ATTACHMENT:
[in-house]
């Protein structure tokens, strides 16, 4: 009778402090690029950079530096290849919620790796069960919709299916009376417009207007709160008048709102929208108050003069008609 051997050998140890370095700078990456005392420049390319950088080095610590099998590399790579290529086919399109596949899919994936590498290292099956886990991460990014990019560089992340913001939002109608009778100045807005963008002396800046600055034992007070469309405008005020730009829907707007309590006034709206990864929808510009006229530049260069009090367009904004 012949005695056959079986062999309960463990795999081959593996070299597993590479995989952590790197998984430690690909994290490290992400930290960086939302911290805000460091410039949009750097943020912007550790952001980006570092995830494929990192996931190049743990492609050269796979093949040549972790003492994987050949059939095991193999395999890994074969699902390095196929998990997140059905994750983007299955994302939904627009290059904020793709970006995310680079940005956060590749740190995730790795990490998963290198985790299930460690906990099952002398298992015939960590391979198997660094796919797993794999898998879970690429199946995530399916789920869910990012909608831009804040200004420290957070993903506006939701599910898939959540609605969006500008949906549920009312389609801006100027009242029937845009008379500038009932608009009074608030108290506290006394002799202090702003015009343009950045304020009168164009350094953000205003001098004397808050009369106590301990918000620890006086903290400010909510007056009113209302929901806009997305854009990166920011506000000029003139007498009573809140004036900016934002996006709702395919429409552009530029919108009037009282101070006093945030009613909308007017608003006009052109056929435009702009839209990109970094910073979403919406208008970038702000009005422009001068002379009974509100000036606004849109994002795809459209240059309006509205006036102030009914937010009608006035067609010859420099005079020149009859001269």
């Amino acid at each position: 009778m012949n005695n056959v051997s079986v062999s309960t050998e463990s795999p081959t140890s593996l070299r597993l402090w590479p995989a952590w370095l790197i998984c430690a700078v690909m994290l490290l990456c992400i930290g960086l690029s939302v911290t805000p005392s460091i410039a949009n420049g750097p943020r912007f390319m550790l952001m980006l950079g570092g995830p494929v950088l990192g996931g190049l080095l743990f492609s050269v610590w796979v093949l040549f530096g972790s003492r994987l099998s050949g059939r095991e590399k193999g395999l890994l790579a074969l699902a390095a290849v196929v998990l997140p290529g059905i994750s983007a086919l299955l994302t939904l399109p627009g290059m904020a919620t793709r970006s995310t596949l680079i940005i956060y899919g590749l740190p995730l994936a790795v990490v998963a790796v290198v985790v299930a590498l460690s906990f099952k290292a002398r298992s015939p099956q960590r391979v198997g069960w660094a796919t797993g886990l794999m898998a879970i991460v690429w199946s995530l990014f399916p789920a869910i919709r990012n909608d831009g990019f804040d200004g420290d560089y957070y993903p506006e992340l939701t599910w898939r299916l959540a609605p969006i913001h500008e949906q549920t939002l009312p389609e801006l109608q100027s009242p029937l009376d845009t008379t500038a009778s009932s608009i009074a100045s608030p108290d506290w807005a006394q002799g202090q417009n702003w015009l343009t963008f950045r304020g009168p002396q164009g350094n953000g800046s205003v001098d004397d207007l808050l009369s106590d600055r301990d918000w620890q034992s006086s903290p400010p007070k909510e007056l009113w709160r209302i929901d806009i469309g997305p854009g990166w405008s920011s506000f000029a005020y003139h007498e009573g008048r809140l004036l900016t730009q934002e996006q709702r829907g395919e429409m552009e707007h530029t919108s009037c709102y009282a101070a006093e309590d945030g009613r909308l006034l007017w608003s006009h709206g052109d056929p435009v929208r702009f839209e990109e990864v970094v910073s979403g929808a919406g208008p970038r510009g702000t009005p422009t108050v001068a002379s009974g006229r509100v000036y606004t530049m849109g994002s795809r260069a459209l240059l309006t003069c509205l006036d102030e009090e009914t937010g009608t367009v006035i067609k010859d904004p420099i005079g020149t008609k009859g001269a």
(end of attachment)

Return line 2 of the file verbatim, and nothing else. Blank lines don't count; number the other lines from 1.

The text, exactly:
């Protein structure tokens, strides 16, 4: 009778402090690029950079530096290849919620790796069960919709299916009376417009207007709160008048709102929208108050003069008609 051997050998140890370095700078990456005392420049390319950088080095610590099998590399790579290529086919399109596949899919994936590498290292099956886990991460990014990019560089992340913001939002109608009778100045807005963008002396800046600055034992007070469309405008005020730009829907707007309590006034709206990864929808510009006229530049260069009090367009904004 012949005695056959079986062999309960463990795999081959593996070299597993590479995989952590790197998984430690690909994290490290992400930290960086939302911290805000460091410039949009750097943020912007550790952001980006570092995830494929990192996931190049743990492609050269796979093949040549972790003492994987050949059939095991193999395999890994074969699902390095196929998990997140059905994750983007299955994302939904627009290059904020793709970006995310680079940005956060590749740190995730790795990490998963290198985790299930460690906990099952002398298992015939960590391979198997660094796919797993794999898998879970690429199946995530399916789920869910990012909608831009804040200004420290957070993903506006939701599910898939959540609605969006500008949906549920009312389609801006100027009242029937845009008379500038009932608009009074608030108290506290006394002799202090702003015009343009950045304020009168164009350094953000205003001098004397808050009369106590301990918000620890006086903290400010909510007056009113209302929901806009997305854009990166920011506000000029003139007498009573809140004036900016934002996006709702395919429409552009530029919108009037009282101070006093945030009613909308007017608003006009052109056929435009702009839209990109970094910073979403919406208008970038702000009005422009001068002379009974509100000036606004849109994002795809459209240059309006509205006036102030009914937010009608006035067609010859420099005079020149009859001269």